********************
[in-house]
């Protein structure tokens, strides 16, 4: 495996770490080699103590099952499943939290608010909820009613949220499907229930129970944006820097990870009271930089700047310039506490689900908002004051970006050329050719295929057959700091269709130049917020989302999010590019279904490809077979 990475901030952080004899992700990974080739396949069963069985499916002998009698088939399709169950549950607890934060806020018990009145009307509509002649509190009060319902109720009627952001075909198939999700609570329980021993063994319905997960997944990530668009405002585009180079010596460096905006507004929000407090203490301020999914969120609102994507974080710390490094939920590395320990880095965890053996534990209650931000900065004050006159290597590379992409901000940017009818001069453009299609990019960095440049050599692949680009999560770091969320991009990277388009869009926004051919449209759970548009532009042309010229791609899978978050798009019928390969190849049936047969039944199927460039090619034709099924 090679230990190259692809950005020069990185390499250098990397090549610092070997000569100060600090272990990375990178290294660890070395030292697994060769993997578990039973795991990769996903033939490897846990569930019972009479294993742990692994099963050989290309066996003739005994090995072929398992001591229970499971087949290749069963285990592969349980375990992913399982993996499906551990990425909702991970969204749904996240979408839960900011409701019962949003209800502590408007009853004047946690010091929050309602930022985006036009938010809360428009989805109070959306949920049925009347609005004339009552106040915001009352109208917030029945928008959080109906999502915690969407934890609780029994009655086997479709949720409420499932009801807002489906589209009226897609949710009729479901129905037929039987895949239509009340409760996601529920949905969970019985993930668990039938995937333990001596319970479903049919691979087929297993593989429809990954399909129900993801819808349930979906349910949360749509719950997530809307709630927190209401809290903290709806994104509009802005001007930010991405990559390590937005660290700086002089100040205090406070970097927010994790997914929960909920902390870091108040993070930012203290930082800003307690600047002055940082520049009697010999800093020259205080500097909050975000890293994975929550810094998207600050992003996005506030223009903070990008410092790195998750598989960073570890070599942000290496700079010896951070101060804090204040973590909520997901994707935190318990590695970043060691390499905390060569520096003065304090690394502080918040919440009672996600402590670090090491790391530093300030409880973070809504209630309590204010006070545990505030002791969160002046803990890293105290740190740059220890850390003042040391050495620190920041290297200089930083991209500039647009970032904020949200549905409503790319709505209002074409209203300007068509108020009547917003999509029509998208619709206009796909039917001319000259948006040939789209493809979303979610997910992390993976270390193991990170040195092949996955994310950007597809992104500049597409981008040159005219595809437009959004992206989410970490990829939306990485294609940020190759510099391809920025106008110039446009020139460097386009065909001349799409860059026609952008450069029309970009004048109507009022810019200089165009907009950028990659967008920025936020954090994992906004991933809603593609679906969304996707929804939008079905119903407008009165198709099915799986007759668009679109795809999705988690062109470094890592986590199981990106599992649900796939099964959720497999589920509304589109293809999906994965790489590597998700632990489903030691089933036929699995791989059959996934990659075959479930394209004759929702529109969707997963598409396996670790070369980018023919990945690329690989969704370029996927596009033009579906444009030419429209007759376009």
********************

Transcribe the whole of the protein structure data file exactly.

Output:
[in-house]
């Protein structure tokens, strides 16, 4: 495996770490080699103590099952499943939290608010909820009613949220499907229930129970944006820097990870009271930089700047310039506490689900908002004051970006050329050719295929057959700091269709130049917020989302999010590019279904490809077979 990475901030952080004899992700990974080739396949069963069985499916002998009698088939399709169950549950607890934060806020018990009145009307509509002649509190009060319902109720009627952001075909198939999700609570329980021993063994319905997960997944990530668009405002585009180079010596460096905006507004929000407090203490301020999914969120609102994507974080710390490094939920590395320990880095965890053996534990209650931000900065004050006159290597590379992409901000940017009818001069453009299609990019960095440049050599692949680009999560770091969320991009990277388009869009926004051919449209759970548009532009042309010229791609899978978050798009019928390969190849049936047969039944199927460039090619034709099924 090679230990190259692809950005020069990185390499250098990397090549610092070997000569100060600090272990990375990178290294660890070395030292697994060769993997578990039973795991990769996903033939490897846990569930019972009479294993742990692994099963050989290309066996003739005994090995072929398992001591229970499971087949290749069963285990592969349980375990992913399982993996499906551990990425909702991970969204749904996240979408839960900011409701019962949003209800502590408007009853004047946690010091929050309602930022985006036009938010809360428009989805109070959306949920049925009347609005004339009552106040915001009352109208917030029945928008959080109906999502915690969407934890609780029994009655086997479709949720409420499932009801807002489906589209009226897609949710009729479901129905037929039987895949239509009340409760996601529920949905969970019985993930668990039938995937333990001596319970479903049919691979087929297993593989429809990954399909129900993801819808349930979906349910949360749509719950997530809307709630927190209401809290903290709806994104509009802005001007930010991405990559390590937005660290700086002089100040205090406070970097927010994790997914929960909920902390870091108040993070930012203290930082800003307690600047002055940082520049009697010999800093020259205080500097909050975000890293994975929550810094998207600050992003996005506030223009903070990008410092790195998750598989960073570890070599942000290496700079010896951070101060804090204040973590909520997901994707935190318990590695970043060691390499905390060569520096003065304090690394502080918040919440009672996600402590670090090491790391530093300030409880973070809504209630309590204010006070545990505030002791969160002046803990890293105290740190740059220890850390003042040391050495620190920041290297200089930083991209500039647009970032904020949200549905409503790319709505209002074409209203300007068509108020009547917003999509029509998208619709206009796909039917001319000259948006040939789209493809979303979610997910992390993976270390193991990170040195092949996955994310950007597809992104500049597409981008040159005219595809437009959004992206989410970490990829939306990485294609940020190759510099391809920025106008110039446009020139460097386009065909001349799409860059026609952008450069029309970009004048109507009022810019200089165009907009950028990659967008920025936020954090994992906004991933809603593609679906969304996707929804939008079905119903407008009165198709099915799986007759668009679109795809999705988690062109470094890592986590199981990106599992649900796939099964959720497999589920509304589109293809999906994965790489590597998700632990489903030691089933036929699995791989059959996934990659075959479930394209004759929702529109969707997963598409396996670790070369980018023919990945690329690989969704370029996927596009033009579906444009030419429209007759376009």